"The Gospel at its core is the good news that God loves us and all the world. If we remember that, our preaching will be all right."
David Lose didn't start out to be a seminary professor. "I went to seminary to become a pastor," Lose says. But as he watched his professors, he began to discern a call to teach as well as to ministry. After seven years in three parish settings, that call led him to doctoral studies at Princeton Theological Seminary and, eventually, to Luther Seminary.
"This is a great time to teach preaching at Luther," says Lose, who is enthusiastic about the seminary's strategic plan on Biblical preaching. "There's a renewed sense of urgency, clarity and focus about the importance of preaching for the church."
According to Lose, the post-modern world presents opportunities for the preacher as well as challenges. "Christian faith has been on the defensive since the Enlightenment," he says. "But as we begin to reject modernity's demand for rational proof of the validity of one's beliefs, we can regain a sense of what faith really is. This is a time to reassert the importance of conviction and belief."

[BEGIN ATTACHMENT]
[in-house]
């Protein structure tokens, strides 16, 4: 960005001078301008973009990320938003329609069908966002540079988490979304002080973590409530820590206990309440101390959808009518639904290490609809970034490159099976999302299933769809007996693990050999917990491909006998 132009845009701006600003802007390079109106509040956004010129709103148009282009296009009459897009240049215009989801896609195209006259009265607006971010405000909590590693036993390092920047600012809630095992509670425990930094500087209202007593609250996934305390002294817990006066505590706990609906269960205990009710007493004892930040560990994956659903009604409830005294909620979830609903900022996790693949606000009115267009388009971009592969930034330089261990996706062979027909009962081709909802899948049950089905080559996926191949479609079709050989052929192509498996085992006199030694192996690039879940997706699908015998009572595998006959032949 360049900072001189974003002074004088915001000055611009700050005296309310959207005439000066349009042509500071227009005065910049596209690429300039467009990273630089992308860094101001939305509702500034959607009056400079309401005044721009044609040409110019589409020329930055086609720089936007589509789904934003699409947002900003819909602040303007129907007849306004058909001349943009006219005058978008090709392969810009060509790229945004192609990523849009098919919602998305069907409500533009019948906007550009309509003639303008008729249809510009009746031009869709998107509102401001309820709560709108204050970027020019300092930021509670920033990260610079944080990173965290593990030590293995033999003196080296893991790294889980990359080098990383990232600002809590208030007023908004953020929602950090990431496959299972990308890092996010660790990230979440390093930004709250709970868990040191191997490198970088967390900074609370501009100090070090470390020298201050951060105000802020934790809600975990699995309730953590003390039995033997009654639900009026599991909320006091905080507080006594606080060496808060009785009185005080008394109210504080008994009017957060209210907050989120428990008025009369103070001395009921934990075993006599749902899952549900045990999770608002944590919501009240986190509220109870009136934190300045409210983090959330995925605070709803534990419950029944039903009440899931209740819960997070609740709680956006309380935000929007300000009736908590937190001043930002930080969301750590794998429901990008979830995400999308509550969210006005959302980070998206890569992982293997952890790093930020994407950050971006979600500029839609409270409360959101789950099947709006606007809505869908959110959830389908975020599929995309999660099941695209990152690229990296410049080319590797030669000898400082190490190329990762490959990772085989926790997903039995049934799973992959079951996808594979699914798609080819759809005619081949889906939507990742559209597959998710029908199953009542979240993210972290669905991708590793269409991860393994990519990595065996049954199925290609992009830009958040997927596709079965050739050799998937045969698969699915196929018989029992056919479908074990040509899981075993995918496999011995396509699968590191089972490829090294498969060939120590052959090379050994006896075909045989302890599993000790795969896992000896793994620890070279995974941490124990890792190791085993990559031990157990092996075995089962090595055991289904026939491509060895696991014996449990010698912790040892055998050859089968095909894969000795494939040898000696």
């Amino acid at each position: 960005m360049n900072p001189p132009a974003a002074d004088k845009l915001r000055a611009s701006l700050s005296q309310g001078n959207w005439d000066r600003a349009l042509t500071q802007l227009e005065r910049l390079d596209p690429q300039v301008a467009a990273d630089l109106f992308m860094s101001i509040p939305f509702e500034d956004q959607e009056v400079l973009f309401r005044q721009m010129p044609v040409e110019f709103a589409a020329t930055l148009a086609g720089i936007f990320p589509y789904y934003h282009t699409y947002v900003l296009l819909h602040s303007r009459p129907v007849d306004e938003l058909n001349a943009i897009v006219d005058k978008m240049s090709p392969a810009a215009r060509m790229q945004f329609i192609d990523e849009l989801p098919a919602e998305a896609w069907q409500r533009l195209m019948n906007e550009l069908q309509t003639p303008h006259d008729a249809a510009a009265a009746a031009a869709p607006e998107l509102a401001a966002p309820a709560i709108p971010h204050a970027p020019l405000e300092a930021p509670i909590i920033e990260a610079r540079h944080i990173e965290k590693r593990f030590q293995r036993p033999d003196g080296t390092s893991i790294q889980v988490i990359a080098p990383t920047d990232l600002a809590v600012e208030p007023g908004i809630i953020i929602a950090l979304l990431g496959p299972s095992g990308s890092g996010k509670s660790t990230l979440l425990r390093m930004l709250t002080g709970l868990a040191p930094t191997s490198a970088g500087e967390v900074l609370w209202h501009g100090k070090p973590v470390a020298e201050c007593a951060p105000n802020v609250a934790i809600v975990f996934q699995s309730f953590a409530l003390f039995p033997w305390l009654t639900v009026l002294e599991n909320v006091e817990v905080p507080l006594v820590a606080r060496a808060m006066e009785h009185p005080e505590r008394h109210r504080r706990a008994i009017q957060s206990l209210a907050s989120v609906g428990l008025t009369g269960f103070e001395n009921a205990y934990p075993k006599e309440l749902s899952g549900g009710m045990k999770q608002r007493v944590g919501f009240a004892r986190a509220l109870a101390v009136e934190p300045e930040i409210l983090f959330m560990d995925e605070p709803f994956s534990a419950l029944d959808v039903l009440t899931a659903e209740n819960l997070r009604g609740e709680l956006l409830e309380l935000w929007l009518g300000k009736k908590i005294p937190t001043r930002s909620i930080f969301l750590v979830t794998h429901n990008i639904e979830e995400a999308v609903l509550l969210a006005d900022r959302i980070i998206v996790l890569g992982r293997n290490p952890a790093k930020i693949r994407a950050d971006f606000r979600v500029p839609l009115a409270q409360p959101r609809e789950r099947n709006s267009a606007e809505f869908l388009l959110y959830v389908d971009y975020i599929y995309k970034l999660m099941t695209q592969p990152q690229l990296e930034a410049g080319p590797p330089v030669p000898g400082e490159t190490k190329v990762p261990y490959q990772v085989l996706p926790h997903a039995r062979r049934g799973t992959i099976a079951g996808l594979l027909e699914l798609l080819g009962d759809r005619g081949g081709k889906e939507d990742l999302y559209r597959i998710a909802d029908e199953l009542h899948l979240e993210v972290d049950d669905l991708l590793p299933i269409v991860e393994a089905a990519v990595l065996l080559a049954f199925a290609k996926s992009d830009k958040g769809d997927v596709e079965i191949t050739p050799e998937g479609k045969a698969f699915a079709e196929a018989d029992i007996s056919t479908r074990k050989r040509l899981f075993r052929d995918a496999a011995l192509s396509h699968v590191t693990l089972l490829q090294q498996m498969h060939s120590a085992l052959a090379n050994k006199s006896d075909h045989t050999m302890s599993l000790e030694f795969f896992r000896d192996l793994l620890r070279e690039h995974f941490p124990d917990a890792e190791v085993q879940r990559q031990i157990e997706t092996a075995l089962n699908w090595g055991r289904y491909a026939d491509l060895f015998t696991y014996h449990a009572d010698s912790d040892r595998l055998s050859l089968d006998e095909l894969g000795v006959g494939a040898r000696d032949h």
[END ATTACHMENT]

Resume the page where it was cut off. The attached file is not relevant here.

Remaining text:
Lose believes that the Gospel not only shapes the content of the sermon, but that it also makes rhetorical demands on the preacher. Because the Gospel is concrete – the story of a particular person, born in a particular time and place – the preacher must also be concrete. And because the Gospel communicates both God's vulnerability and passionate commitment to the world, the preacher, too, must be both vulnerable and passionate.
Above all, preachers must remember that the Gospel is a word of grace and love. "That means we can't bully someone into accepting Christ," he says. "We must accept people where they are, proclaim the Word and put the burden of conversion on the shoulders of the Holy Spirit."
Lose wants his preaching students to keep in mind this basic truth: "The Gospel at its core is the good news that God loves us and all the world. If we remember that, our preaching will be all right."